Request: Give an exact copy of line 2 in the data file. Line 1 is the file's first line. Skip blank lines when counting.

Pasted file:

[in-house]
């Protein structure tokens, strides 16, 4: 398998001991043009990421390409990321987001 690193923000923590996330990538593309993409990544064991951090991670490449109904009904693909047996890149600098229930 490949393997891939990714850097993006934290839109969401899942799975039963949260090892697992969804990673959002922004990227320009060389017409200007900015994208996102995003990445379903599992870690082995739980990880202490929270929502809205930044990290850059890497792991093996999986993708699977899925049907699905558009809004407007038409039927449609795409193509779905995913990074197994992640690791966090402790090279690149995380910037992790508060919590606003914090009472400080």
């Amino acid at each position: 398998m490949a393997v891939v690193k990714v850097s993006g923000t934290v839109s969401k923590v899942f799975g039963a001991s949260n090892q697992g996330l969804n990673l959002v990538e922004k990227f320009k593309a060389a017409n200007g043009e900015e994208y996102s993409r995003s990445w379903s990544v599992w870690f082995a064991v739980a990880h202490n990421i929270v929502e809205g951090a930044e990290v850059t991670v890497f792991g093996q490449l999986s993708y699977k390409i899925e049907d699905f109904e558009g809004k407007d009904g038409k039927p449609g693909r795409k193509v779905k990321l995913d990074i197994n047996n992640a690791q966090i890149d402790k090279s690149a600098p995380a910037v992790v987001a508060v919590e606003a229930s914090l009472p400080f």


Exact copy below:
């Protein structure tokens, strides 16, 4: 398998001991043009990421390409990321987001 690193923000923590996330990538593309993409990544064991951090991670490449109904009904693909047996890149600098229930 490949393997891939990714850097993006934290839109969401899942799975039963949260090892697992969804990673959002922004990227320009060389017409200007900015994208996102995003990445379903599992870690082995739980990880202490929270929502809205930044990290850059890497792991093996999986993708699977899925049907699905558009809004407007038409039927449609795409193509779905995913990074197994992640690791966090402790090279690149995380910037992790508060919590606003914090009472400080």